Streetwise for Friday, February 15, 2019

Have you ever noticed that a relatively insignificant news event, often unrelated to Wall Street, can trigger significant gains or losses in the equity markets? These oscillations portray what is popularly referred to as the butterfly effect. Specifically, a butterfly flapping its wings in one part of the world could potentially cause a disruption in the weather a thousand miles away. 

The name butterfly effect, coined by Edward Lorenz back in 1961, is derived from the metaphorical example of the constructs of a hurricane being influenced by minor unrelated perturbations, such as the flapping of the wings of a distant butterfly several weeks earlier. 

In seems that Lorenz was using a numerical computer model to rerun a weather prediction, when as a shortcut he entered 0.506 instead of entering the full number 0.506127. The result was a completely different weather scenario. The key point is that even a seemingly inconsequential change in an initial condition will create a significantly different outcome.

Consider the randomness of throwing dice. On each throw the outcome is dependent on small differences in the initial conditions, such as the precise direction, thrust, and orientation of the throw. The result is significantly different dice paths and subsequently the numerical outcome of the toss. Therefore, it is virtually impossible to throw dice the same way twice, much to the relief of Las Vegas.

So, how can you posit what will happen in the financial markets going forward when you have no hope of reconstituting the initial conditions of the past; and where even a small random perturbation in the initial conditions will dramatically affect the outcome? The answer is you cannot!

Economist Paul Samuelson once joked that prognosticators predicted nine of the last five recessions. He has a point: Volatility in markets often far exceeds – and has no relationship to – economic trends.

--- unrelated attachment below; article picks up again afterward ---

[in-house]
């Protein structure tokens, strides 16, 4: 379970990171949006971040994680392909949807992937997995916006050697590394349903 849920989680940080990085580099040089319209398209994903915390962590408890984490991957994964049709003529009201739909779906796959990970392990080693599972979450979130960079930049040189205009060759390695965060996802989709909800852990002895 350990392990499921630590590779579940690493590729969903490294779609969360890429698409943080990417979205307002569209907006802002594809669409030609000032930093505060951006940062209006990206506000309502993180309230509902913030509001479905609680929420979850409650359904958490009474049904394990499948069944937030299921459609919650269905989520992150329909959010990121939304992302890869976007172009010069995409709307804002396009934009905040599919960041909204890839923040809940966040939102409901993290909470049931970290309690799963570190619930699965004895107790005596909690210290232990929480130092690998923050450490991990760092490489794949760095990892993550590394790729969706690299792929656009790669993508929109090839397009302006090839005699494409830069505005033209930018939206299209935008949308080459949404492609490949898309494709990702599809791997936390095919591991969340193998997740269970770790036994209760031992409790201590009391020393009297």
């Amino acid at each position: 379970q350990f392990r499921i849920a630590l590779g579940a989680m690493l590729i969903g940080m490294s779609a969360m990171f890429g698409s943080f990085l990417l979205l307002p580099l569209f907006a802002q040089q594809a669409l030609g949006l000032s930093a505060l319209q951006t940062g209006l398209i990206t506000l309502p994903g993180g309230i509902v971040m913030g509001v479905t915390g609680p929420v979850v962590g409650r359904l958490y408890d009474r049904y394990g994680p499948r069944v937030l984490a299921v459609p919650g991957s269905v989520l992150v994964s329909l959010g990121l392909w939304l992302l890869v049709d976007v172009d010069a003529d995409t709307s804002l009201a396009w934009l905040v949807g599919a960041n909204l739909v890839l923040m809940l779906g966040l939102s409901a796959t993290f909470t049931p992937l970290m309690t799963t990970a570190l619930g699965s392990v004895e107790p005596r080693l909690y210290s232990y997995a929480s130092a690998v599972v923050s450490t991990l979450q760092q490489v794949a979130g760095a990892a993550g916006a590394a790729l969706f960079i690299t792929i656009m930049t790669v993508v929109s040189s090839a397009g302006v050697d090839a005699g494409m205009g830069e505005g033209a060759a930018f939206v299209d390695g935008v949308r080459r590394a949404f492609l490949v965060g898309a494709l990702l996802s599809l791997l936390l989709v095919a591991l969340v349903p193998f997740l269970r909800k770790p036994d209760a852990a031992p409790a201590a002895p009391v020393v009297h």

Selloffs of a negative 10 to 20 percent, often called corrections, happen regularly during bull markets and economic expansions. They are sentiment-driven, fueled by fears – not reality. 

Furthermore, bear markets do not necessarily have to be associated with a recession. 1962, 1966 and 1987 exemplify this. These so-called bear markets have the propensity to be shallow and short, almost rendering their bear label questionable.

At the same time, maintaining a pragmatic financial vista should not imply any lesser degree of attentiveness on your part. Let the Street’s woeful antics be an opportunity for financial gain; take advantage of the opportunities created by those irrational panic flows of money.

Attempts at market timing are often the trait of inexperienced investors. They enter the market at a time of exuberance, only to become disillusioned when paper losses occur. The antidote of course is to never sell when the news is bad, and stocks are off their highs.

Warrant Buffett once wrote, “Why would I sell off stocks that are small participations in wonderful businesses? True, any one of them might eventually disappoint, but as a group they are certain to do well. Could anyone really believe the earth is going to swallow up the incredible productive assets and unlimited human ingenuity existing in America?”

Moreover, listening to market predictions can lead you astray. As Buffett has pointed out, doing so may blur your vision to the important facts. when news commentators glibly opine on what the market will do next, Buffett says it reminds him of Mickey Mantle’s scathing comment, “You don’t know how easy this game is until you get into that broadcasting booth.”

Last week I mentioned Benjamin Graham’s book, “The Intelligent Investor ($13.49 at Amazon).” Buffett stresses the point that much of what he learned came from Graham’s book, which he bought in 1949. 

Buffett writes, “My financial life changed with that purchase. For me, the key points were laid out in what later editions labeled Chapters 8 and 20. Of all the investments I ever made, buying Ben’s book was the best.”

Lauren Rudd is a financial writer and columnist. You can write to him at LVERudd@aol.com. Phone calls accepted between 9 AM and 3 PM at (941) 706-3449. For back columns please go to www.RuddReport.com.